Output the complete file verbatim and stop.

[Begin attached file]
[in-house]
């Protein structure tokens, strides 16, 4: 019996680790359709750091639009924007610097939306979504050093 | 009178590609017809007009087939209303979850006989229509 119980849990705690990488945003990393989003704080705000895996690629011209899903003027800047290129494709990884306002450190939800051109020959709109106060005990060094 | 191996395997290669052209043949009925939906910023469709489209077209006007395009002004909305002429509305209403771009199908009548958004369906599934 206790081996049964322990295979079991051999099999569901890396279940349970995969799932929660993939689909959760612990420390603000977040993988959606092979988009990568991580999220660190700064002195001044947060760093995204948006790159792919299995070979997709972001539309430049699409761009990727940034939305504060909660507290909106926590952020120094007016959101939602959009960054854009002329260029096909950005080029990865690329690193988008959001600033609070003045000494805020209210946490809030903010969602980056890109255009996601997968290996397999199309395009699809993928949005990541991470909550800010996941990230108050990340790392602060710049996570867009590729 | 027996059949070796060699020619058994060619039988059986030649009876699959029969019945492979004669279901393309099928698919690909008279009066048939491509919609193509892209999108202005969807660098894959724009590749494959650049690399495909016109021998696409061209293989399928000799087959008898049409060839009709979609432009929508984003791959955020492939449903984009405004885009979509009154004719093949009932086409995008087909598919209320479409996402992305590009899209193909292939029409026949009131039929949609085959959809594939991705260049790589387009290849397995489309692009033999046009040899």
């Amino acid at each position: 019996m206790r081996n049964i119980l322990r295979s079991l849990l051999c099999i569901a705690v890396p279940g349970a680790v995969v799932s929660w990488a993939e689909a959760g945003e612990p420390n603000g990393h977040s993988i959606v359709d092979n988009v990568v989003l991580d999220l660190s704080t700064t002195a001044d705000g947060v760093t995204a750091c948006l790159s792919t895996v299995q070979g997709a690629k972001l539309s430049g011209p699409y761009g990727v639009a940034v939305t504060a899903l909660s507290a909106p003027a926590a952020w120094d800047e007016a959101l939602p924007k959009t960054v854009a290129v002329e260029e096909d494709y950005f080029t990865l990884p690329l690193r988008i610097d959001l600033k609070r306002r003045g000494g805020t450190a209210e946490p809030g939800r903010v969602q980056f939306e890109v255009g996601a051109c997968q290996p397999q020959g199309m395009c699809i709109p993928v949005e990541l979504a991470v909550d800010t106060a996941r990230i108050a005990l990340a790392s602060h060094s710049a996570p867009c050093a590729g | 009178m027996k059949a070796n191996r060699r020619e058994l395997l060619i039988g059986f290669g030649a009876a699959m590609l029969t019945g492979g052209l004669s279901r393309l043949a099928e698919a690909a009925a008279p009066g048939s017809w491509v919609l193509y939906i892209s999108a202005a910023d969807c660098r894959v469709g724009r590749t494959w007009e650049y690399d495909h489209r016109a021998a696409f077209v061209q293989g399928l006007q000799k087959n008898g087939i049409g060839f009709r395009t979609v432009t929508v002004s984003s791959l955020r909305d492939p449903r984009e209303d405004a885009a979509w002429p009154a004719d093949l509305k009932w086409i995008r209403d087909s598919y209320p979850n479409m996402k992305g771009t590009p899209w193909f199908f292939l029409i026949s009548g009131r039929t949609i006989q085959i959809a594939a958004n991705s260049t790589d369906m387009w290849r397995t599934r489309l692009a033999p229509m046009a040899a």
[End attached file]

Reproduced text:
[in-house]
């Protein structure tokens, strides 16, 4: 019996680790359709750091639009924007610097939306979504050093 | 009178590609017809007009087939209303979850006989229509 119980849990705690990488945003990393989003704080705000895996690629011209899903003027800047290129494709990884306002450190939800051109020959709109106060005990060094 | 191996395997290669052209043949009925939906910023469709489209077209006007395009002004909305002429509305209403771009199908009548958004369906599934 206790081996049964322990295979079991051999099999569901890396279940349970995969799932929660993939689909959760612990420390603000977040993988959606092979988009990568991580999220660190700064002195001044947060760093995204948006790159792919299995070979997709972001539309430049699409761009990727940034939305504060909660507290909106926590952020120094007016959101939602959009960054854009002329260029096909950005080029990865690329690193988008959001600033609070003045000494805020209210946490809030903010969602980056890109255009996601997968290996397999199309395009699809993928949005990541991470909550800010996941990230108050990340790392602060710049996570867009590729 | 027996059949070796060699020619058994060619039988059986030649009876699959029969019945492979004669279901393309099928698919690909008279009066048939491509919609193509892209999108202005969807660098894959724009590749494959650049690399495909016109021998696409061209293989399928000799087959008898049409060839009709979609432009929508984003791959955020492939449903984009405004885009979509009154004719093949009932086409995008087909598919209320479409996402992305590009899209193909292939029409026949009131039929949609085959959809594939991705260049790589387009290849397995489309692009033999046009040899």
């Amino acid at each position: 019996m206790r081996n049964i119980l322990r295979s079991l849990l051999c099999i569901a705690v890396p279940g349970a680790v995969v799932s929660w990488a993939e689909a959760g945003e612990p420390n603000g990393h977040s993988i959606v359709d092979n988009v990568v989003l991580d999220l660190s704080t700064t002195a001044d705000g947060v760093t995204a750091c948006l790159s792919t895996v299995q070979g997709a690629k972001l539309s430049g011209p699409y761009g990727v639009a940034v939305t504060a899903l909660s507290a909106p003027a926590a952020w120094d800047e007016a959101l939602p924007k959009t960054v854009a290129v002329e260029e096909d494709y950005f080029t990865l990884p690329l690193r988008i610097d959001l600033k609070r306002r003045g000494g805020t450190a209210e946490p809030g939800r903010v969602q980056f939306e890109v255009g996601a051109c997968q290996p397999q020959g199309m395009c699809i709109p993928v949005e990541l979504a991470v909550d800010t106060a996941r990230i108050a005990l990340a790392s602060h060094s710049a996570p867009c050093a590729g | 009178m027996k059949a070796n191996r060699r020619e058994l395997l060619i039988g059986f290669g030649a009876a699959m590609l029969t019945g492979g052209l004669s279901r393309l043949a099928e698919a690909a009925a008279p009066g048939s017809w491509v919609l193509y939906i892209s999108a202005a910023d969807c660098r894959v469709g724009r590749t494959w007009e650049y690399d495909h489209r016109a021998a696409f077209v061209q293989g399928l006007q000799k087959n008898g087939i049409g060839f009709r395009t979609v432009t929508v002004s984003s791959l955020r909305d492939p449903r984009e209303d405004a885009a979509w002429p009154a004719d093949l509305k009932w086409i995008r209403d087909s598919y209320p979850n479409m996402k992305g771009t590009p899209w193909f199908f292939l029409i026949s009548g009131r039929t949609i006989q085959i959809a594939a958004n991705s260049t790589d369906m387009w290849r397995t599934r489309l692009a033999p229509m046009a040899a």